The “Pain Management Movement” can be classified as the period from 1990 to 2000 in which private organizations called on physicians to place a greater consideration on the pain that patients endure during the medical treatment process. Organizations such as the American Pain Society, American Pain Foundation, American Society of Anesthesiologists, and drug firms themselves successfully lobbied federal entities like the FDA and the Veterans Health Administration to push for wider adoption of opioid use. Purdue Pharma even went so far as to arrange lavish events for medical professionals with all expenses paid.

In 2016 Congress passed the Ensuring Patient Access and Effective Drug Enforcement Act which removed the teeth of the government’s leading watchdog [4]. The bill exponentially increased the burden of proof required for the Drug Enforcement Agency and mandates that there must be an “imminent danger”, described in the bill as “resulting in the immediate death or bodily harm of individuals” before the agency can halt and seize shipments or fine distributors and clinics. This was a boon to the prescription industry and preserved the operation of “pill mills”, a colloquialism for small doctor’s offices or clinics that have virtually nonexistent qualifications for access to prescription drugs. An attempt to curtail the crisis also passed in 2016 was the 21st Century Cures Act which appropriates $6.3 billion, most of which is allotted to the National Institutes of Health and it is an ideal illustration of the vendetta we observe here:

Private Interests are served with:
Comprehensive Addiction and Recovery Act of 2016 provides an addiction reducing drug called ‘naloxone’ with over a $1 billion in grants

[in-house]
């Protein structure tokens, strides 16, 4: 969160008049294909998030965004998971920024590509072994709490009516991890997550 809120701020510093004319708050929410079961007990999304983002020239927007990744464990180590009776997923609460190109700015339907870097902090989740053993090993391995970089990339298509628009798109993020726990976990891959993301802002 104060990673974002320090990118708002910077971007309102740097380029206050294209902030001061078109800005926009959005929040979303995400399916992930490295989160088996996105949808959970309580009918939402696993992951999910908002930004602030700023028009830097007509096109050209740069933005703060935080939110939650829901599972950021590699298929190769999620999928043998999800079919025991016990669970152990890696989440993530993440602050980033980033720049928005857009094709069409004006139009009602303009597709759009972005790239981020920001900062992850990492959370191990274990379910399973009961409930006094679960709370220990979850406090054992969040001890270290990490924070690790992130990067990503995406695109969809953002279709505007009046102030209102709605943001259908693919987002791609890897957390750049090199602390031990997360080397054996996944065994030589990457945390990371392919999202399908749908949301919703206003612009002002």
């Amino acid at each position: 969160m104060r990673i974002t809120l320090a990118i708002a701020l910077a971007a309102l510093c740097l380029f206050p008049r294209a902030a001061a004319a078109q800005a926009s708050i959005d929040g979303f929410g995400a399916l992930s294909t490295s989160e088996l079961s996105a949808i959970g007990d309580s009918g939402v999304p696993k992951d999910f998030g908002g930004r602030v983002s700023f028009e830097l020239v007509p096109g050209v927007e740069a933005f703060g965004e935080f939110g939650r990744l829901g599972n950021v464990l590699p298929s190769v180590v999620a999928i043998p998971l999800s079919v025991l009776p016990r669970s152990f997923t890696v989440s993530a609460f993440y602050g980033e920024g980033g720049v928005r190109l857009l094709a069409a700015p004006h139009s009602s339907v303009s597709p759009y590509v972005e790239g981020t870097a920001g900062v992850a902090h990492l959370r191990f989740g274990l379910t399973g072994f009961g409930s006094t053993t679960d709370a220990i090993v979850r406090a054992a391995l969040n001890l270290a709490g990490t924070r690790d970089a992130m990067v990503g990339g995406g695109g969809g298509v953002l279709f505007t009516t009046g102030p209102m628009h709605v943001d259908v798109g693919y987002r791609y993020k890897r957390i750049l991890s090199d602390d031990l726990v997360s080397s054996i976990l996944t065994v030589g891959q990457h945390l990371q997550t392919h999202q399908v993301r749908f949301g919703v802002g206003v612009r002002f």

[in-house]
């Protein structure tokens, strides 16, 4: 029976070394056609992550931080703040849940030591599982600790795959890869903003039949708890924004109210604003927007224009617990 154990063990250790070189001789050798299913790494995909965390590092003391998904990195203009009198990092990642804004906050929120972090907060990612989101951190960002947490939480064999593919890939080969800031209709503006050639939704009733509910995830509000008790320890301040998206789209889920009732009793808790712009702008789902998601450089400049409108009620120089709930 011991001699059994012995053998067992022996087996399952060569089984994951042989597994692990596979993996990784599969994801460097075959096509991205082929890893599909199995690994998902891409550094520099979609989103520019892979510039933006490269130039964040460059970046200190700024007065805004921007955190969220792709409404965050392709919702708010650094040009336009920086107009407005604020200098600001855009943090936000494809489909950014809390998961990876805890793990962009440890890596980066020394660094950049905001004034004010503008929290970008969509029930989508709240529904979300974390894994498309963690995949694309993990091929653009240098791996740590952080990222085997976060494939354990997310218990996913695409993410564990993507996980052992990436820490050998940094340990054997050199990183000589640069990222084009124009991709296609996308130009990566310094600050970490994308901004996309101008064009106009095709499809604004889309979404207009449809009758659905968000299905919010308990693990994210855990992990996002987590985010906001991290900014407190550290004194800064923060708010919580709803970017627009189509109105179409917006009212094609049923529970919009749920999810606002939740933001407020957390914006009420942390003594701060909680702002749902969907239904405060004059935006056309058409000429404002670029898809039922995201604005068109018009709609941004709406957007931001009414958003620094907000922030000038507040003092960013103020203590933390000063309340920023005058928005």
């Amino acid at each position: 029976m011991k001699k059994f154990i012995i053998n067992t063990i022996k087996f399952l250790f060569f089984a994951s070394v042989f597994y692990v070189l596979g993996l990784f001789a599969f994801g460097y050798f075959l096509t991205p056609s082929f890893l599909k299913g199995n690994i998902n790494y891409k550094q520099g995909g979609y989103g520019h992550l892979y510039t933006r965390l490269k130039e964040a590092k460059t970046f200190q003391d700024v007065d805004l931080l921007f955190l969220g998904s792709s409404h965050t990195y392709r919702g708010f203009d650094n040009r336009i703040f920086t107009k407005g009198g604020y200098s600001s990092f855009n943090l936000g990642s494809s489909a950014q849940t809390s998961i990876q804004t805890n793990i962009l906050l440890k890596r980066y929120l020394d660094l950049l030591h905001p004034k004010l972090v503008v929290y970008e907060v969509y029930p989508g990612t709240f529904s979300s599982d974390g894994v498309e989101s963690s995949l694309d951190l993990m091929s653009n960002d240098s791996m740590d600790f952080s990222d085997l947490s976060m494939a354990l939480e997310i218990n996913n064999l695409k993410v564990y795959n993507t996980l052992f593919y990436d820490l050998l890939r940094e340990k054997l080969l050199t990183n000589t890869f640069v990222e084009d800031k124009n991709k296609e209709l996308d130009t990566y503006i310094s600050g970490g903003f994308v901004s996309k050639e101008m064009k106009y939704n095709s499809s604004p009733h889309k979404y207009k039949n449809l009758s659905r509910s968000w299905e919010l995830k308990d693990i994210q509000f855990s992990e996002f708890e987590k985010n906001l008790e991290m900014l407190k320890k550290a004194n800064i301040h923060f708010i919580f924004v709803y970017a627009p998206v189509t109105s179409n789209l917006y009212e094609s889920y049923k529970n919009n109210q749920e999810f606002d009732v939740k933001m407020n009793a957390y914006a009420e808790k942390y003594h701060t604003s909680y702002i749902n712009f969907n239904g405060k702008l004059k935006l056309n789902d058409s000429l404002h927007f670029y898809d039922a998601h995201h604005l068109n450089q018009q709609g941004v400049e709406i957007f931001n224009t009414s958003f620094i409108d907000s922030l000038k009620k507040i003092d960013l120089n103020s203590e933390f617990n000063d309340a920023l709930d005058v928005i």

Streamlined FDA approval process for new drugs
Allows researchers to waive the “informed consent” rule in which mandates that researchers don’t have to seek special permissions from the patient to try new medical drugs and/or devices on them.

Public Interests are served with:
Billions in grants to the National Institutes of Health
Medical research and development for overdose treatment
Through the “Helping Families in Mental Health Crisis Reform Act of 2016,” which addresses prevention and treatment of mental illnesses associated with overdose and substance abuse.

These policies make a major step toward decreasing the prevalence of the opioid crisis; however, there are substantial concessions to the drug industries which mitigate much of the progress. Increased funding for mental health care and addiction deterrents is a step in the right direction, but a deterrent in the form of another drug will prove deleterious to efforts to reduce the flow of prescription medication. Private industries and medical associations back the government’s approach to this crisis, while consumer protection and advocacy groups detest the prospect of increasing profits for the drug industry.